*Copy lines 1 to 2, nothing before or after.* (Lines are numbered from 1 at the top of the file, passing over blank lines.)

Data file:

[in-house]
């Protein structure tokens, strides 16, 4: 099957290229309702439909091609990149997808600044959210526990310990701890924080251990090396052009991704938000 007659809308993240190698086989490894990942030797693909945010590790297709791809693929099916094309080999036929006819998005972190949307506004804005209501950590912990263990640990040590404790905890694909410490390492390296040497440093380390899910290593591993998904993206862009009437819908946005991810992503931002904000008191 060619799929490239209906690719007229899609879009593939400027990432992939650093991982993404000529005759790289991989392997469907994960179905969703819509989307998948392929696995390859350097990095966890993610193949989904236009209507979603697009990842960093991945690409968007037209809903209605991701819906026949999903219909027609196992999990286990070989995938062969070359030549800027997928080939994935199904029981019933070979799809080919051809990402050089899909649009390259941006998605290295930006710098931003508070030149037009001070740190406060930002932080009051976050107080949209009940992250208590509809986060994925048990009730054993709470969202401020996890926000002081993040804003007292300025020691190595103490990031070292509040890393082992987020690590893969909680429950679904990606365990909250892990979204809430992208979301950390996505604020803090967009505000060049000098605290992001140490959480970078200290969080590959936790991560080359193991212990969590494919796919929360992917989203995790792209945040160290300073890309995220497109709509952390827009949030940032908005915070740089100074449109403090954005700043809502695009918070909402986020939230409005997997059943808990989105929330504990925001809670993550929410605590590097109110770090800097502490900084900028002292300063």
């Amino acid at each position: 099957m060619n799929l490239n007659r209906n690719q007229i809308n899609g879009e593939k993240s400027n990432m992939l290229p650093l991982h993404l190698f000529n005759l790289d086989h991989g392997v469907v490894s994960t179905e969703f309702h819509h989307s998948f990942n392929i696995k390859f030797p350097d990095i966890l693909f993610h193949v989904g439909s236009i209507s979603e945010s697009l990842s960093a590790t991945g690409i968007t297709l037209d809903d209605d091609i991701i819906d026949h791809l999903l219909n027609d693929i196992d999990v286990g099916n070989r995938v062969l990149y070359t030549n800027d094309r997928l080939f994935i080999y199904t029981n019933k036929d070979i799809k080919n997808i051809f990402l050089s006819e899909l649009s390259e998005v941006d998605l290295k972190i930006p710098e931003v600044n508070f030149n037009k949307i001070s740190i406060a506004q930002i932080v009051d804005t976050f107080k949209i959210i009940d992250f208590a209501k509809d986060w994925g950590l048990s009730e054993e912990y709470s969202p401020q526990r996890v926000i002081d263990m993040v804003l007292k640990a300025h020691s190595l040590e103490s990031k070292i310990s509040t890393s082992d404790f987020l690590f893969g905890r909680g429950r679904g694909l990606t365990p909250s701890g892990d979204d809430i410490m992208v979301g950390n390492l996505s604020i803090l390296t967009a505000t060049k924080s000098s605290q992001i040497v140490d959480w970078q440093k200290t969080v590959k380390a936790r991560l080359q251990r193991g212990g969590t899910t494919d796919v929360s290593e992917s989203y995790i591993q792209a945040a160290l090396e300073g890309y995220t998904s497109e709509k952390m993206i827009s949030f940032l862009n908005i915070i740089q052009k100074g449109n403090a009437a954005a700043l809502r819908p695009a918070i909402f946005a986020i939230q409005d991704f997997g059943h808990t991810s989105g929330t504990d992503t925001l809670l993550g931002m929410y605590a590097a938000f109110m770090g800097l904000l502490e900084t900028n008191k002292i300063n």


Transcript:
[in-house]
């Protein structure tokens, strides 16, 4: 099957290229309702439909091609990149997808600044959210526990310990701890924080251990090396052009991704938000 007659809308993240190698086989490894990942030797693909945010590790297709791809693929099916094309080999036929006819998005972190949307506004804005209501950590912990263990640990040590404790905890694909410490390492390296040497440093380390899910290593591993998904993206862009009437819908946005991810992503931002904000008191 060619799929490239209906690719007229899609879009593939400027990432992939650093991982993404000529005759790289991989392997469907994960179905969703819509989307998948392929696995390859350097990095966890993610193949989904236009209507979603697009990842960093991945690409968007037209809903209605991701819906026949999903219909027609196992999990286990070989995938062969070359030549800027997928080939994935199904029981019933070979799809080919051809990402050089899909649009390259941006998605290295930006710098931003508070030149037009001070740190406060930002932080009051976050107080949209009940992250208590509809986060994925048990009730054993709470969202401020996890926000002081993040804003007292300025020691190595103490990031070292509040890393082992987020690590893969909680429950679904990606365990909250892990979204809430992208979301950390996505604020803090967009505000060049000098605290992001140490959480970078200290969080590959936790991560080359193991212990969590494919796919929360992917989203995790792209945040160290300073890309995220497109709509952390827009949030940032908005915070740089100074449109403090954005700043809502695009918070909402986020939230409005997997059943808990989105929330504990925001809670993550929410605590590097109110770090800097502490900084900028002292300063």